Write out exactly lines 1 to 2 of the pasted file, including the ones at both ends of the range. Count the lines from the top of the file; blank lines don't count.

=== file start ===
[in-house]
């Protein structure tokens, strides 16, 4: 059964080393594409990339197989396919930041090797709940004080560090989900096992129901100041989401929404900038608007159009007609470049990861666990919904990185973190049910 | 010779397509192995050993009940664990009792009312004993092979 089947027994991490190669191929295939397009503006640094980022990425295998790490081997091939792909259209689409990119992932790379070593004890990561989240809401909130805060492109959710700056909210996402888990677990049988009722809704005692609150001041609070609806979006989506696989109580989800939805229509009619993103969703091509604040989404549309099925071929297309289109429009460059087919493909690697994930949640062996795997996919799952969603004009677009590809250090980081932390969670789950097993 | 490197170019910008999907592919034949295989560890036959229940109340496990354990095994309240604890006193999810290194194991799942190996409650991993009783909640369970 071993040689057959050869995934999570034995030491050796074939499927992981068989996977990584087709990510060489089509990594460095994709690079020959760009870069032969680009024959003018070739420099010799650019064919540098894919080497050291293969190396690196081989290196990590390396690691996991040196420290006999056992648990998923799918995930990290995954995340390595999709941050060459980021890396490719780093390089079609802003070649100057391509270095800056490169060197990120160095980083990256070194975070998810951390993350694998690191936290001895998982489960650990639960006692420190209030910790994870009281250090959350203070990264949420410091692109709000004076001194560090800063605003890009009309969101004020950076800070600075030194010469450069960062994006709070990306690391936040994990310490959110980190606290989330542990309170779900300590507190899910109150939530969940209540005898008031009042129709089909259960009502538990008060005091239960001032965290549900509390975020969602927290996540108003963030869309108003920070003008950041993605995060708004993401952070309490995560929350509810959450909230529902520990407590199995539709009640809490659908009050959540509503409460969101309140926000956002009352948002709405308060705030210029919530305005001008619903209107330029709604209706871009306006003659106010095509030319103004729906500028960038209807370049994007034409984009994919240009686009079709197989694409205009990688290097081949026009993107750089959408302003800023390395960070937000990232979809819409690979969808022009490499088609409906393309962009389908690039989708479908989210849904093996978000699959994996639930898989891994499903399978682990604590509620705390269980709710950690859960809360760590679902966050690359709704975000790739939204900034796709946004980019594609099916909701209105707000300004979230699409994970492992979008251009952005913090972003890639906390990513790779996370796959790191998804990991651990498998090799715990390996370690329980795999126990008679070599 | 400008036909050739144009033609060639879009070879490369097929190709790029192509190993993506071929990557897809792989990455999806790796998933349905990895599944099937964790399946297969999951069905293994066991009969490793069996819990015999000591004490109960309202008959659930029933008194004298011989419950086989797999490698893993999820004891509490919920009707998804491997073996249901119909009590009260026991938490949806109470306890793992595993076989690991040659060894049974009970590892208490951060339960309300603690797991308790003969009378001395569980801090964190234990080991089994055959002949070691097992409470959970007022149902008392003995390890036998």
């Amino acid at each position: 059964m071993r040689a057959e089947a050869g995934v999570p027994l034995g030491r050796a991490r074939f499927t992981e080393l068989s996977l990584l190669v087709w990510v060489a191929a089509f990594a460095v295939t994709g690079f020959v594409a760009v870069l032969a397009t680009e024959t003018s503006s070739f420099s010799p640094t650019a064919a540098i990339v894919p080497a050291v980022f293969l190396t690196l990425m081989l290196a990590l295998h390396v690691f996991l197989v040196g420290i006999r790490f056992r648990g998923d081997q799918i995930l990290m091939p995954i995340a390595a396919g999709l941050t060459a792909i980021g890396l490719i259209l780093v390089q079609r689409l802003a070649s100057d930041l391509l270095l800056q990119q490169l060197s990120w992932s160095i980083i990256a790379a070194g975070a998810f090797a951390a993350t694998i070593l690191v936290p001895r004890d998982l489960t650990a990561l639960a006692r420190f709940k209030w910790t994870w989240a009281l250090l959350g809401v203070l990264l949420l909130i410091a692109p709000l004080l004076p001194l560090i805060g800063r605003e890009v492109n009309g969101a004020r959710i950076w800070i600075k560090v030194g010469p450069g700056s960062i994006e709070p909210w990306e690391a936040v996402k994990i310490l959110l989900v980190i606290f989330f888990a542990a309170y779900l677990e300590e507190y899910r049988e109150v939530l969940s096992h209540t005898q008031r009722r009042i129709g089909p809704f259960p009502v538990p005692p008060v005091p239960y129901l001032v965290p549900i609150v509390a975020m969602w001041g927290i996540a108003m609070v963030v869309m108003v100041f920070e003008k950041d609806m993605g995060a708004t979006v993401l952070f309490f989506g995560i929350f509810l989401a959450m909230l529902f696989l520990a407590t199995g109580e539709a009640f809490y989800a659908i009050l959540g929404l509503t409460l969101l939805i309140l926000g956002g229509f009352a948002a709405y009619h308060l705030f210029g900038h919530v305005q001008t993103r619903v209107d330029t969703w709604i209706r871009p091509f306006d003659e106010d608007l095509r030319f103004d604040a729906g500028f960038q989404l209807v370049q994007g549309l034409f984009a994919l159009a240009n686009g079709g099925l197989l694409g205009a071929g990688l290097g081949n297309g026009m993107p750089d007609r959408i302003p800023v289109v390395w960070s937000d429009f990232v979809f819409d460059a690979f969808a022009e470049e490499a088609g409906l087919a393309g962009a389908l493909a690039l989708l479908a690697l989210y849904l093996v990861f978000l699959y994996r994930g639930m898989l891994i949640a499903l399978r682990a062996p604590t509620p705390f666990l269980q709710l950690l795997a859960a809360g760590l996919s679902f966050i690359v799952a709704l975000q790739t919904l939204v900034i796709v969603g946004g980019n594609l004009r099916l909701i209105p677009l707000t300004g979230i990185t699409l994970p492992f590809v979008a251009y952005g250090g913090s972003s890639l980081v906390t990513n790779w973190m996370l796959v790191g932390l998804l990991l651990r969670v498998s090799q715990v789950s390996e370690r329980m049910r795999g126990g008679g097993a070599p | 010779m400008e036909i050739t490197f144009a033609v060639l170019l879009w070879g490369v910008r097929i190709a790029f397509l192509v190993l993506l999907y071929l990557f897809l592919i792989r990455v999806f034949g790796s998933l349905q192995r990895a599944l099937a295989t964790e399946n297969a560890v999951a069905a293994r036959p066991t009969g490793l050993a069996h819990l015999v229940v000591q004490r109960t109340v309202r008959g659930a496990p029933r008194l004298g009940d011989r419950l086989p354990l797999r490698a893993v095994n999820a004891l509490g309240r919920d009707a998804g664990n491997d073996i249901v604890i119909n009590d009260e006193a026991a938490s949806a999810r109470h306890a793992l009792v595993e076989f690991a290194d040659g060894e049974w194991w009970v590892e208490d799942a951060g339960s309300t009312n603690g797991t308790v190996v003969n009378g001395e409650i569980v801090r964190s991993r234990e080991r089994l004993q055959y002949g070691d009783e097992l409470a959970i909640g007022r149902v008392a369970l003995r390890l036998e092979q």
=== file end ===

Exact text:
[in-house]
């Protein structure tokens, strides 16, 4: 059964080393594409990339197989396919930041090797709940004080560090989900096992129901100041989401929404900038608007159009007609470049990861666990919904990185973190049910 | 010779397509192995050993009940664990009792009312004993092979 089947027994991490190669191929295939397009503006640094980022990425295998790490081997091939792909259209689409990119992932790379070593004890990561989240809401909130805060492109959710700056909210996402888990677990049988009722809704005692609150001041609070609806979006989506696989109580989800939805229509009619993103969703091509604040989404549309099925071929297309289109429009460059087919493909690697994930949640062996795997996919799952969603004009677009590809250090980081932390969670789950097993 | 490197170019910008999907592919034949295989560890036959229940109340496990354990095994309240604890006193999810290194194991799942190996409650991993009783909640369970 071993040689057959050869995934999570034995030491050796074939499927992981068989996977990584087709990510060489089509990594460095994709690079020959760009870069032969680009024959003018070739420099010799650019064919540098894919080497050291293969190396690196081989290196990590390396690691996991040196420290006999056992648990998923799918995930990290995954995340390595999709941050060459980021890396490719780093390089079609802003070649100057391509270095800056490169060197990120160095980083990256070194975070998810951390993350694998690191936290001895998982489960650990639960006692420190209030910790994870009281250090959350203070990264949420410091692109709000004076001194560090800063605003890009009309969101004020950076800070600075030194010469450069960062994006709070990306690391936040994990310490959110980190606290989330542990309170779900300590507190899910109150939530969940209540005898008031009042129709089909259960009502538990008060005091239960001032965290549900509390975020969602927290996540108003963030869309108003920070003008950041993605995060708004993401952070309490995560929350509810959450909230529902520990407590199995539709009640809490659908009050959540509503409460969101309140926000956002009352948002709405308060705030210029919530305005001008619903209107330029709604209706871009306006003659106010095509030319103004729906500028960038209807370049994007034409984009994919240009686009079709197989694409205009990688290097081949026009993107750089959408302003800023390395960070937000990232979809819409690979969808022009490499088609409906393309962009389908690039989708479908989210849904093996978000699959994996639930898989891994499903399978682990604590509620705390269980709710950690859960809360760590679902966050690359709704975000790739939204900034796709946004980019594609099916909701209105707000300004979230699409994970492992979008251009952005913090972003890639906390990513790779996370796959790191998804990991651990498998090799715990390996370690329980795999126990008679070599 | 400008036909050739144009033609060639879009070879490369097929190709790029192509190993993506071929990557897809792989990455999806790796998933349905990895599944099937964790399946297969999951069905293994066991009969490793069996819990015999000591004490109960309202008959659930029933008194004298011989419950086989797999490698893993999820004891509490919920009707998804491997073996249901119909009590009260026991938490949806109470306890793992595993076989690991040659060894049974009970590892208490951060339960309300603690797991308790003969009378001395569980801090964190234990080991089994055959002949070691097992409470959970007022149902008392003995390890036998």